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Nineteenth-century Evolutionary Theory, Twentieth-century Gender And Kinship Studies, Alternatives To Matriarchy: Matrism, Gender Egalitarianism, And Diarchy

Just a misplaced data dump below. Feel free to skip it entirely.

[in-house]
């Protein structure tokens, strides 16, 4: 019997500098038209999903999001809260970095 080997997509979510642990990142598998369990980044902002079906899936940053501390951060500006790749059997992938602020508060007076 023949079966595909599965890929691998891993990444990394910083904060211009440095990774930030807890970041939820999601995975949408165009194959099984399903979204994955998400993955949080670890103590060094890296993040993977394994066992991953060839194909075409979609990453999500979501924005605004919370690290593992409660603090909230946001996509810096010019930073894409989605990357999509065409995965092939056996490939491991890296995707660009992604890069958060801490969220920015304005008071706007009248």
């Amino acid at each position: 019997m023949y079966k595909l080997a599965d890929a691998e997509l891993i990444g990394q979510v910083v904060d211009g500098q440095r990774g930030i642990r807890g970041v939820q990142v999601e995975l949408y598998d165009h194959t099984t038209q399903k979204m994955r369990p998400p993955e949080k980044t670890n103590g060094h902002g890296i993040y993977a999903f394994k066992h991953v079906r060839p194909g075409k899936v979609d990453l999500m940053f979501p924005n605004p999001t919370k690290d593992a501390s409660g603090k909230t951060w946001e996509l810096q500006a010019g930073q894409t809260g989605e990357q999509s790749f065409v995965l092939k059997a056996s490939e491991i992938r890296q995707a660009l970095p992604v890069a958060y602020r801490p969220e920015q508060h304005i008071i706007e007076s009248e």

Matriarchy is usually defined as a political system in which women are the dominant political actors, as opposed to patriarchy, in which men are the exclusive or primary heads of families, social groups, or political states. But matriarchy has always been a controversial term, since whenever it is mentioned, there are debates about whether matriarchies are imagined utopias or real societies, whether they existed at some time in the distant past or could be re-created in a possible future, and how the definitions of gendered power themselves might have shifted in relation to varying social and historical contexts. The idea of matriarchy has served to inspire a whole series of legends and myths, experiments in alternative lifestyles, feminist spirituality, and woman-centered collectives, but it has long been rejected within mainstream anthropology. In the early twenty-first century new field research in Indonesia, Melanesia, and China has raised new questions about the definition of the term itself, and reinvigorated debates about when—if ever—it can be used responsibly.

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